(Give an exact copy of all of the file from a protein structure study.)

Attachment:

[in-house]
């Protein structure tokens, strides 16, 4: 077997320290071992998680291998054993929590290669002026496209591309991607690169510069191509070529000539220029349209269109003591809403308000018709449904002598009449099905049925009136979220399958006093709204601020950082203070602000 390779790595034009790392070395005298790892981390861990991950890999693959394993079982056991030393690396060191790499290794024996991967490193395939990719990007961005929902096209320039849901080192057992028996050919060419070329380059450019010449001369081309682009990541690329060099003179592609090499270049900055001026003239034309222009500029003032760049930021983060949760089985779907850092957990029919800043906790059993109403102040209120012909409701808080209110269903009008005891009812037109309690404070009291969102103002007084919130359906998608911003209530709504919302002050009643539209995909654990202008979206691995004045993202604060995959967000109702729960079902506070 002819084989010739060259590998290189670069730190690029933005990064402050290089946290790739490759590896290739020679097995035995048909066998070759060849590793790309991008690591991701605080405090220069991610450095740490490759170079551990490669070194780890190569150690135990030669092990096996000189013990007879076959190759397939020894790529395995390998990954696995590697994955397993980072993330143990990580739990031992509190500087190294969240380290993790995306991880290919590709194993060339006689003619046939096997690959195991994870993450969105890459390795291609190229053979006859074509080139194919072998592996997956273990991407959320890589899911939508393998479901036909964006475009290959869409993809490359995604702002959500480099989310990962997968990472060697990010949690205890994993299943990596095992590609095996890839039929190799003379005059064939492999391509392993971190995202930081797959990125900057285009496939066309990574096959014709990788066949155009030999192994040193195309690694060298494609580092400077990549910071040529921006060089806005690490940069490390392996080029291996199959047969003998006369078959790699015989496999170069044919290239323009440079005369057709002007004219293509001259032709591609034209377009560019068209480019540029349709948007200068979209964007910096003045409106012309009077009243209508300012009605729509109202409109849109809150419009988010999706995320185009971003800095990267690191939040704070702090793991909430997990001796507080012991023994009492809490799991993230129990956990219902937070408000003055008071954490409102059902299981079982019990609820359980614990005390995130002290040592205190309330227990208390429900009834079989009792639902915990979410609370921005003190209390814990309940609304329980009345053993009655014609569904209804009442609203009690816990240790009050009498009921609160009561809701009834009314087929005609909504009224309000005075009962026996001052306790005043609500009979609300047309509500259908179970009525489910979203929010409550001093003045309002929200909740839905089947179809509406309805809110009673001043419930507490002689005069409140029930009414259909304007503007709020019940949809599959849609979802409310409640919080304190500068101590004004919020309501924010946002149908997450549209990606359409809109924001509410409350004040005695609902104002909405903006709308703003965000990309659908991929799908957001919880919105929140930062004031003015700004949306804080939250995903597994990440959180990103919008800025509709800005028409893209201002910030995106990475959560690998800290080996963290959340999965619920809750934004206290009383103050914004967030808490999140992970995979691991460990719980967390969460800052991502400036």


[in-house]
């Protein structure tokens, strides 16, 4: 077997320290071992998680291998054993929590290669002026496209591309991607690169510069191509070529000539220029349209269109003591809403308000018709449904002598009449099905049925009136979220399958006093709204601020950082203070602000 390779790595034009790392070395005298790892981390861990991950890999693959394993079982056991030393690396060191790499290794024996991967490193395939990719990007961005929902096209320039849901080192057992028996050919060419070329380059450019010449001369081309682009990541690329060099003179592609090499270049900055001026003239034309222009500029003032760049930021983060949760089985779907850092957990029919800043906790059993109403102040209120012909409701808080209110269903009008005891009812037109309690404070009291969102103002007084919130359906998608911003209530709504919302002050009643539209995909654990202008979206691995004045993202604060995959967000109702729960079902506070 002819084989010739060259590998290189670069730190690029933005990064402050290089946290790739490759590896290739020679097995035995048909066998070759060849590793790309991008690591991701605080405090220069991610450095740490490759170079551990490669070194780890190569150690135990030669092990096996000189013990007879076959190759397939020894790529395995390998990954696995590697994955397993980072993330143990990580739990031992509190500087190294969240380290993790995306991880290919590709194993060339006689003619046939096997690959195991994870993450969105890459390795291609190229053979006859074509080139194919072998592996997956273990991407959320890589899911939508393998479901036909964006475009290959869409993809490359995604702002959500480099989310990962997968990472060697990010949690205890994993299943990596095992590609095996890839039929190799003379005059064939492999391509392993971190995202930081797959990125900057285009496939066309990574096959014709990788066949155009030999192994040193195309690694060298494609580092400077990549910071040529921006060089806005690490940069490390392996080029291996199959047969003998006369078959790699015989496999170069044919290239323009440079005369057709002007004219293509001259032709591609034209377009560019068209480019540029349709948007200068979209964007910096003045409106012309009077009243209508300012009605729509109202409109849109809150419009988010999706995320185009971003800095990267690191939040704070702090793991909430997990001796507080012991023994009492809490799991993230129990956990219902937070408000003055008071954490409102059902299981079982019990609820359980614990005390995130002290040592205190309330227990208390429900009834079989009792639902915990979410609370921005003190209390814990309940609304329980009345053993009655014609569904209804009442609203009690816990240790009050009498009921609160009561809701009834009314087929005609909504009224309000005075009962026996001052306790005043609500009979609300047309509500259908179970009525489910979203929010409550001093003045309002929200909740839905089947179809509406309805809110009673001043419930507490002689005069409140029930009414259909304007503007709020019940949809599959849609979802409310409640919080304190500068101590004004919020309501924010946002149908997450549209990606359409809109924001509410409350004040005695609902104002909405903006709308703003965000990309659908991929799908957001919880919105929140930062004031003015700004949306804080939250995903597994990440959180990103919008800025509709800005028409893209201002910030995106990475959560690998800290080996963290959340999965619920809750934004206290009383103050914004967030808490999140992970995979691991460990719980967390969460800052991502400036």